Japan Drafts Basic Policy To Fight Virus Outbreak

Japan drafts basic policy to fight virus outbreak

NHK has learned that the Japanese government's task force drew up a draft policy to deal with the coronavirus outbreak.

The policy says prefectural governors could ask residents to refrain from going out for about 3 weeks, if the prime minister declares a state of emergency to deal with the outbreak.

The task force was launched on Thursday based on new legislation enacted in response to the outbreak.

The draft basic policy aims to slow the spread of the epidemic by containing clusters of infected people through providing and sharing of information and taking measures to prevent the virus from spreading further.

It also aims to minimize fatalities of infected people by providing appropriate medical treatment and maintain the healthcare system for patients with serious symptoms.

The policy calls on the government to provide people with accurate and easy-to-understand information that will help them change their activities.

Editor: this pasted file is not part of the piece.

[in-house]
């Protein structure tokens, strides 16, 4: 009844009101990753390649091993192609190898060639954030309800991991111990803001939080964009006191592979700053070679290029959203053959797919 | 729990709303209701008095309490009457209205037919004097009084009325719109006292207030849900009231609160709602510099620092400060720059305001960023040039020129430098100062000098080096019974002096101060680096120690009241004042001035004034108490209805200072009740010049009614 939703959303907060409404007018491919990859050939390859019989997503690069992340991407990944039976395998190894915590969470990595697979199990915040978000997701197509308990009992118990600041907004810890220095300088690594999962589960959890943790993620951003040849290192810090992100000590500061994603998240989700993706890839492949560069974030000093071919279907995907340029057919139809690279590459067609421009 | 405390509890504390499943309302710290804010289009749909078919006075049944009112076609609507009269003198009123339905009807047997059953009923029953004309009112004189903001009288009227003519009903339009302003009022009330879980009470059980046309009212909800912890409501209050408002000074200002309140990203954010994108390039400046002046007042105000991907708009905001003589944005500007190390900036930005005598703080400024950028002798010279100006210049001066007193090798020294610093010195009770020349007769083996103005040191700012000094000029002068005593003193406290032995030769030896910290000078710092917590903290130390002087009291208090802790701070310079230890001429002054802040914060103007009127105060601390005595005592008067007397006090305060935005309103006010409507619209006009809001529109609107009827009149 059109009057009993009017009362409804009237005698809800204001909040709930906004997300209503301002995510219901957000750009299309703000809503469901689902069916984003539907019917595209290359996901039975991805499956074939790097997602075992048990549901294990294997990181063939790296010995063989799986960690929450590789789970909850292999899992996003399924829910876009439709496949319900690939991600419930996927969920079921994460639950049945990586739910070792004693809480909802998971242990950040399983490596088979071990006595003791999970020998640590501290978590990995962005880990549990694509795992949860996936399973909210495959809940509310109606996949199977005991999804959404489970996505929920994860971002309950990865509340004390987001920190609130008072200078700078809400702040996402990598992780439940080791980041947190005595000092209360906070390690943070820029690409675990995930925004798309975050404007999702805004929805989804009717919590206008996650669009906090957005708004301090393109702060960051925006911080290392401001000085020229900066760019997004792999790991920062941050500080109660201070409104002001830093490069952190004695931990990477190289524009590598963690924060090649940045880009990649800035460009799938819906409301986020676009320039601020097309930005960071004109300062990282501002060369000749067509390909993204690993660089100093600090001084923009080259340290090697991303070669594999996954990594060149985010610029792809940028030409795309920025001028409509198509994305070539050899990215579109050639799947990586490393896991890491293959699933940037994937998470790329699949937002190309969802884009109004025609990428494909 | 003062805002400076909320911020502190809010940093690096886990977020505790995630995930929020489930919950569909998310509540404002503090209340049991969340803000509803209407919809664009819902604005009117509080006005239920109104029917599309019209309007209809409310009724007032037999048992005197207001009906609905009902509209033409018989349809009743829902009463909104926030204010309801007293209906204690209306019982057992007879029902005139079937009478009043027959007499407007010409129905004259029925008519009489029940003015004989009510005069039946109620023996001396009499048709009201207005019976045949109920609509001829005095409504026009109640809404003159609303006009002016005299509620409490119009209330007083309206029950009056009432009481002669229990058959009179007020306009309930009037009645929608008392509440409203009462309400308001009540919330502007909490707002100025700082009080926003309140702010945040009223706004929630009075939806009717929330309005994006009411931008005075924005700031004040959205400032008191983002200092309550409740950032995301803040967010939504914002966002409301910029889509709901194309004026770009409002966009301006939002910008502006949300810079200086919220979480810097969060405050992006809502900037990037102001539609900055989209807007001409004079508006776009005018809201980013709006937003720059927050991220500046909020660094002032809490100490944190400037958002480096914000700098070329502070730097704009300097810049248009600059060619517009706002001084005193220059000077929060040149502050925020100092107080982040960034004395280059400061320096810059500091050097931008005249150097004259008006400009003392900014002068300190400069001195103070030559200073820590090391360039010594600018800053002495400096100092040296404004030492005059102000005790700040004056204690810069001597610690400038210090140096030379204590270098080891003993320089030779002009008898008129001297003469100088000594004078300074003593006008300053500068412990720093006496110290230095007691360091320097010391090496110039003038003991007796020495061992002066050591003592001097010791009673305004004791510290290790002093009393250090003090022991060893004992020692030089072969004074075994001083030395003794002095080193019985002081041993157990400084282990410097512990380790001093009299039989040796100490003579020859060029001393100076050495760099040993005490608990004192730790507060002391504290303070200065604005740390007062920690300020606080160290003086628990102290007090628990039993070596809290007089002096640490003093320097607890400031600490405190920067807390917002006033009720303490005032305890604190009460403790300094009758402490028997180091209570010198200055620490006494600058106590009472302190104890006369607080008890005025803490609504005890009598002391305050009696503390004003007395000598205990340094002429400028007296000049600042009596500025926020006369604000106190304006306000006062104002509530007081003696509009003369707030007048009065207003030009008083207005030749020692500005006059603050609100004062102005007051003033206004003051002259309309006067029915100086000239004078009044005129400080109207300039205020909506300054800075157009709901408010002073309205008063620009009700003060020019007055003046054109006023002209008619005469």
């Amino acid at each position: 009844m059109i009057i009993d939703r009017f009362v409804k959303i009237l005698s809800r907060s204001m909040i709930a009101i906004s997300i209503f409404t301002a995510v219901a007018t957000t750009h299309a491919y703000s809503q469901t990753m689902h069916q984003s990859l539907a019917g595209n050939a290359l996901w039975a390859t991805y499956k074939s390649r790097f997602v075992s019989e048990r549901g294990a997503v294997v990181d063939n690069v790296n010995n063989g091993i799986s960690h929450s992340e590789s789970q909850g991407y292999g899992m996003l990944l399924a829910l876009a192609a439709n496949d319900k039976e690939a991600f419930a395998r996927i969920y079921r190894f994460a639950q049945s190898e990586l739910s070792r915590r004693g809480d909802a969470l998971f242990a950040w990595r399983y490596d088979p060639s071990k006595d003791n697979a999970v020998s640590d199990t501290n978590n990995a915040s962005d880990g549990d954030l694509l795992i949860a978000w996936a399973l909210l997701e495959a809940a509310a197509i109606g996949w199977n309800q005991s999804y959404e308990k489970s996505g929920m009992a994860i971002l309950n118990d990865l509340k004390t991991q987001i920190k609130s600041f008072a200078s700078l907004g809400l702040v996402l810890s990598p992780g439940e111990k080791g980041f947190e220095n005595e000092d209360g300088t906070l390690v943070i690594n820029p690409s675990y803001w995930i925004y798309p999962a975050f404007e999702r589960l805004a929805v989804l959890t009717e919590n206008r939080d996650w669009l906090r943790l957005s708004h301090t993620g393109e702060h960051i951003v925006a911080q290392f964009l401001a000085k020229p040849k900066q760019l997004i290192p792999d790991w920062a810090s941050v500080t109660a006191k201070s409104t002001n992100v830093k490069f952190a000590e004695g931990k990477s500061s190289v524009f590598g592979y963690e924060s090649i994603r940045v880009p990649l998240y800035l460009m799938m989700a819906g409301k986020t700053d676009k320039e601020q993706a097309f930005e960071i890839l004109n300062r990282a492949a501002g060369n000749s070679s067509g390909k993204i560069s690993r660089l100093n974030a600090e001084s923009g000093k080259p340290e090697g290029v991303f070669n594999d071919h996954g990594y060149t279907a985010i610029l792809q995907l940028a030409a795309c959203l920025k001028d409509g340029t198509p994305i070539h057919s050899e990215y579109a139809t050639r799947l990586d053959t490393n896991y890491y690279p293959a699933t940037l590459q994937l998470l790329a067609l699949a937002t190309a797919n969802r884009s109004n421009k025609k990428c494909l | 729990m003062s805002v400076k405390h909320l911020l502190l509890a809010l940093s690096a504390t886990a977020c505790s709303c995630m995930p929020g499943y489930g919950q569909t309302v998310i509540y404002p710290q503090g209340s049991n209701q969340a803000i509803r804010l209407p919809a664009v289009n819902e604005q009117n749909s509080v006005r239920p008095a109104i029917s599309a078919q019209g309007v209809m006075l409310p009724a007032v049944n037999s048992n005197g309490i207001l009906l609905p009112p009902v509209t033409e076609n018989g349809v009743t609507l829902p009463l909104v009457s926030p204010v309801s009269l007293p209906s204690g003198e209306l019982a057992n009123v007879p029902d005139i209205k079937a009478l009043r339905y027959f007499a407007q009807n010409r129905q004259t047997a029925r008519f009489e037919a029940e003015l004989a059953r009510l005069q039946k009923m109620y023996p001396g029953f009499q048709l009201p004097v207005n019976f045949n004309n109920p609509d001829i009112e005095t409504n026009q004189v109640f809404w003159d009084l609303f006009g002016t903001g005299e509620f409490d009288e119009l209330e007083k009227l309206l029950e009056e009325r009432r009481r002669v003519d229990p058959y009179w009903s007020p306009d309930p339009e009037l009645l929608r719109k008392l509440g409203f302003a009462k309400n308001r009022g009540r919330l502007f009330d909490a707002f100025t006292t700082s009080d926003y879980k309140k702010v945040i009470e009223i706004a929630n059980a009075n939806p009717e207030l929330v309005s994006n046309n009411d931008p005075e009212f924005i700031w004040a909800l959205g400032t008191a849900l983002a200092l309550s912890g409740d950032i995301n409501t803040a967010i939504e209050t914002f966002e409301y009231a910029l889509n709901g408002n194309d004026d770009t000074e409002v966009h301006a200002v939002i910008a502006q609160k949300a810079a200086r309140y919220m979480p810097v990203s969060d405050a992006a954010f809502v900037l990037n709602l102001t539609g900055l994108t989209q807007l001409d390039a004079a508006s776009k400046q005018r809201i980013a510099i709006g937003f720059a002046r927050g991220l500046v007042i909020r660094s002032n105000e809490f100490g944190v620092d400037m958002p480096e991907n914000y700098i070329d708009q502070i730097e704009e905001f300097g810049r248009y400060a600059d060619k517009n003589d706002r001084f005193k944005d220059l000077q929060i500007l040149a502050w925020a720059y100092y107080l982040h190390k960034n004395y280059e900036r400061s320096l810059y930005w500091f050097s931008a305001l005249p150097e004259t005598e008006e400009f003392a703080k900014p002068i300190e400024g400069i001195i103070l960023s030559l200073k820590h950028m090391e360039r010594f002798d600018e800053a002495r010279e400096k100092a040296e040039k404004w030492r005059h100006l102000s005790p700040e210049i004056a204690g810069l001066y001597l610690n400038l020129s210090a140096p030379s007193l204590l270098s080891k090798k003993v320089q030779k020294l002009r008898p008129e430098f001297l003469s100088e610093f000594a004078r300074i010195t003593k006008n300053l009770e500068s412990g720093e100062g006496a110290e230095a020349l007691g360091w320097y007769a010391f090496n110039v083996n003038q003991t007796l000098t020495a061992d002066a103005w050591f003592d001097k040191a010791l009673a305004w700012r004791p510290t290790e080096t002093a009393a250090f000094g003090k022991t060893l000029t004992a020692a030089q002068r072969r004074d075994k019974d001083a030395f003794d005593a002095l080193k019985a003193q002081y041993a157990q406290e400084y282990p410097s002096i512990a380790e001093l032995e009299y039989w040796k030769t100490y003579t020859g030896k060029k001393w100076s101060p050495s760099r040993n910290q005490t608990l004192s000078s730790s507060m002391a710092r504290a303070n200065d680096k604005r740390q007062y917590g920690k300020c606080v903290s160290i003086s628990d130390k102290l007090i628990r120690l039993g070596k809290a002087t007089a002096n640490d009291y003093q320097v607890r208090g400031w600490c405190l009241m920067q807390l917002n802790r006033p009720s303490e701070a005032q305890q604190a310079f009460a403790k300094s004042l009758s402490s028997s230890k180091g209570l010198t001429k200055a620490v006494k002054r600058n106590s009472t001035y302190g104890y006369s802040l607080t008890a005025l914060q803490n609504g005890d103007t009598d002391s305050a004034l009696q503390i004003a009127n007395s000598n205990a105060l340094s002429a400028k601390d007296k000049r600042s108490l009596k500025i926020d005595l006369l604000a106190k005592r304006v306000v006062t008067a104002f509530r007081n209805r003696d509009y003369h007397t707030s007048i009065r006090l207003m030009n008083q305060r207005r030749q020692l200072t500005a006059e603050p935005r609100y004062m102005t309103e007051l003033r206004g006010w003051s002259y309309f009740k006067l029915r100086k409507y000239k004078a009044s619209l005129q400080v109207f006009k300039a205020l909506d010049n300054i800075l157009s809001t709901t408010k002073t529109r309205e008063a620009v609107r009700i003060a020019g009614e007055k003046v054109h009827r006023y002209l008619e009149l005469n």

The health ministry will cooperate with municipal governments in order to ensure that local medical institutions can offer sufficient care even if the number of patients surges.

The draft policy says the prime minister will decide whether to declare a state of emergency based on a comprehensive judgment about the situation on the spread of infections and other factors.

Following a declaration, governors of relevant prefectures will ask residents to refrain from going out and limit use of facilities for about 21 days. That is 14 days for monitoring plus 7 days which is an average timeframe from infection to reporting to authorities.

Expert panel opinions and the local situations will be taken into account to allow authorities to decide the period of self-imposed isolation, and whether to shorten or extend the duration.

The government task force will adopt the basic policy after hearing advice from the expert panel.